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Environmental Benefits of Corn Cob Ash in Lateritic Soil Cement Stabilization for Road Works in a Sub-Tropical Region

Authors: Ahmed O. Apampa, Yinusa A. Jimoh

Abstract:

The potential economic viability and environmental benefits of using a biomass waste, such as corn cob ash (CCA) as pozzolan in stabilizing soils for road pavement construction in a sub-tropical region was investigated. Corn cob was obtained from Maya in South West Nigeria and processed to ash of characteristics similar to Class C Fly Ash pozzolan as specified in ASTM C618-12. This was then blended with ordinary Portland cement in the CCA:OPC ratios of 1:1, 1:2 and 2:1. Each of these blends was then mixed with lateritic soil of ASHTO classification A-2-6(3) in varying percentages from 0 – 7.5% at 1.5% intervals. The soil-CCA-Cement mixtures were thereafter tested for geotechnical index properties including the BS Proctor Compaction, California Bearing Ratio (CBR) and the Unconfined Compression Strength Test. The tests were repeated for soil-cement mix without any CCA blending. The cost of the binder inputs and optimal blends of CCA:OPC in the stabilized soil were thereafter analyzed by developing algorithms that relate the experimental data on strength parameters (Unconfined Compression Strength, UCS and California Bearing Ratio, CBR) with the bivariate independent variables CCA and OPC content, using Matlab R2011b. An optimization problem was then set up minimizing the cost of chemical stabilization of laterite with CCA and OPC, subject to the constraints of minimum strength specifications. The Evolutionary Engine as well as the Generalized Reduced Gradient option of the Solver of MS Excel 2010 were used separately on the cells to obtain the optimal blend of CCA:OPC. The optimal blend attaining the required strength of 1800 kN/m2 was determined for the 1:2 CCA:OPC as 5.4% mix (OPC content 3.6%) compared with 4.2% for the OPC only option; and as 6.2% mix for the 1:1 blend (OPC content 3%). The 2:1 blend did not attain the required strength, though over a 100% gain in UCS value was obtained over the control sample with 0% binder. Upon the fact that 0.97 tonne of CO2 is released for every tonne of cement used (OEE, 2001), the reduced OPC requirement to attain the same result indicates the possibility of reducing the net CO2 contribution of the construction industry to the environment ranging from 14 – 28.5% if CCA:OPC blends are widely used in soil stabilization, going by the results of this study. The paper concludes by recommending that Nigeria and other developing countries in the sub-tropics with abundant stock of biomass waste should look in the direction of intensifying the use of biomass waste as fuel and the derived ash for the production of pozzolans for road-works, thereby reducing overall green house gas emissions and in compliance with the objectives of the United Nations Framework on Climate Change.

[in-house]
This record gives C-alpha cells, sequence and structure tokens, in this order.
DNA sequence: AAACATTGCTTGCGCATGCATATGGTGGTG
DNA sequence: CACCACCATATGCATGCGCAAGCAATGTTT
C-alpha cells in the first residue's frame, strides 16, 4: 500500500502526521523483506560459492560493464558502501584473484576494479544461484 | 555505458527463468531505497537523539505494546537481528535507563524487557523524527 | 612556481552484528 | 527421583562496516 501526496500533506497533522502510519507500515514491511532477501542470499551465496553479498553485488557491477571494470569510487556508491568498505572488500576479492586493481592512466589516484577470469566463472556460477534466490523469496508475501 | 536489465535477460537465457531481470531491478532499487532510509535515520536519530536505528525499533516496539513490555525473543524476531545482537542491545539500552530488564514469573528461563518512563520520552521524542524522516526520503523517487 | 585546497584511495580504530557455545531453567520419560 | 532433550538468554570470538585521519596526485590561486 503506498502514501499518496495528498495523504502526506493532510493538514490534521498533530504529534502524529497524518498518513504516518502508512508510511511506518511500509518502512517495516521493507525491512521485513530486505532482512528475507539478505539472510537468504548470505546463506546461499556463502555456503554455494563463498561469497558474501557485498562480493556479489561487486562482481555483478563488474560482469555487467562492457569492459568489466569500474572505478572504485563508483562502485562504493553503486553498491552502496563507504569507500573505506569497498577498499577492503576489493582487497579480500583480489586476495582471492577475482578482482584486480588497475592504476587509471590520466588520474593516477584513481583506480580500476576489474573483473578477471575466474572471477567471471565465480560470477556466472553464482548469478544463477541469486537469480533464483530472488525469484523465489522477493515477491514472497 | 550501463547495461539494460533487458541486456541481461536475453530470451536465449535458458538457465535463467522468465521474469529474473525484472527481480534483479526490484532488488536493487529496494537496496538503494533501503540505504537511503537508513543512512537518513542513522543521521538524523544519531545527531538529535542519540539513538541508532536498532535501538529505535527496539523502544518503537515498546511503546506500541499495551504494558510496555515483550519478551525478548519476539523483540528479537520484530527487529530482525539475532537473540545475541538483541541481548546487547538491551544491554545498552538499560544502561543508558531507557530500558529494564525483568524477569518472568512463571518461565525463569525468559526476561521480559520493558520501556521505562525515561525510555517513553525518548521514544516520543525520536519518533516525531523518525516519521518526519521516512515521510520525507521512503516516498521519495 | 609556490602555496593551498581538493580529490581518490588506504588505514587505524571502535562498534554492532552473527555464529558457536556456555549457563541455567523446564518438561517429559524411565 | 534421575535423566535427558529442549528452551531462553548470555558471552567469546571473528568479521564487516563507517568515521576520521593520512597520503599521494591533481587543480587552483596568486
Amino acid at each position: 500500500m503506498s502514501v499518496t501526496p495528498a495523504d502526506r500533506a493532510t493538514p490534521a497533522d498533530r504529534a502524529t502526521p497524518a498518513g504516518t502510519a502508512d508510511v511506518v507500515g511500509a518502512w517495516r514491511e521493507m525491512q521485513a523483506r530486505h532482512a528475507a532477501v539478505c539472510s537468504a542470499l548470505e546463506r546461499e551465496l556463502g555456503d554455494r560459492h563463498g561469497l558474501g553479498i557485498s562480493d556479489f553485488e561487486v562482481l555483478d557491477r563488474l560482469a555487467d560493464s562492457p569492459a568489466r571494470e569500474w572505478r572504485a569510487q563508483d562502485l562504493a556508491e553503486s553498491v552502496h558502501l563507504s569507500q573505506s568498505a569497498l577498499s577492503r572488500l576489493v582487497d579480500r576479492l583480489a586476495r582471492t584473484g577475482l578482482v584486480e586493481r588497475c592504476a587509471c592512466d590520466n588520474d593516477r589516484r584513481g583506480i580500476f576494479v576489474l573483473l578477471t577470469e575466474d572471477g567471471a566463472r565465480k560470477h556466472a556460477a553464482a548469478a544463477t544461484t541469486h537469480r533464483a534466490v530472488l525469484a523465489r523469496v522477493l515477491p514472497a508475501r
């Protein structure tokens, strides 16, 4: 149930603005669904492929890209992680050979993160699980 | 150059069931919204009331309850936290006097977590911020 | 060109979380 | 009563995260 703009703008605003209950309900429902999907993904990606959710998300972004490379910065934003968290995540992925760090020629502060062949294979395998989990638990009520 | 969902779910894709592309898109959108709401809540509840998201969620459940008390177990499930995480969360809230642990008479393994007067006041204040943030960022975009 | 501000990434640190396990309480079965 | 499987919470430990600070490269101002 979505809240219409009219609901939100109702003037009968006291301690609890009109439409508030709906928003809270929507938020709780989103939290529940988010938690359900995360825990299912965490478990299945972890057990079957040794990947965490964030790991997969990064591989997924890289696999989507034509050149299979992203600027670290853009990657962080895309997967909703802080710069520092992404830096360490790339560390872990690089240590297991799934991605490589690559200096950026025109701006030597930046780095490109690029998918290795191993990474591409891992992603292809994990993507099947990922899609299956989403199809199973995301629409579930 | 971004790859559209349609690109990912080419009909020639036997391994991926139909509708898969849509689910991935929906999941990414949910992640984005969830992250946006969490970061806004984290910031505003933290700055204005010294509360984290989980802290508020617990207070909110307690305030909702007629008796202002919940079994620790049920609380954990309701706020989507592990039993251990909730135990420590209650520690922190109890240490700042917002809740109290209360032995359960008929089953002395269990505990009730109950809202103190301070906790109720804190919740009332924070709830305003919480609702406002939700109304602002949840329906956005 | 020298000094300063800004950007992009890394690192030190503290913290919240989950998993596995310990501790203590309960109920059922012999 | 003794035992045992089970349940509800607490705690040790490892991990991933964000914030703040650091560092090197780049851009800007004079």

Keywords: corn cob ash, biomass waste, lateritic soil, unconfined compression strength, CO2 emission

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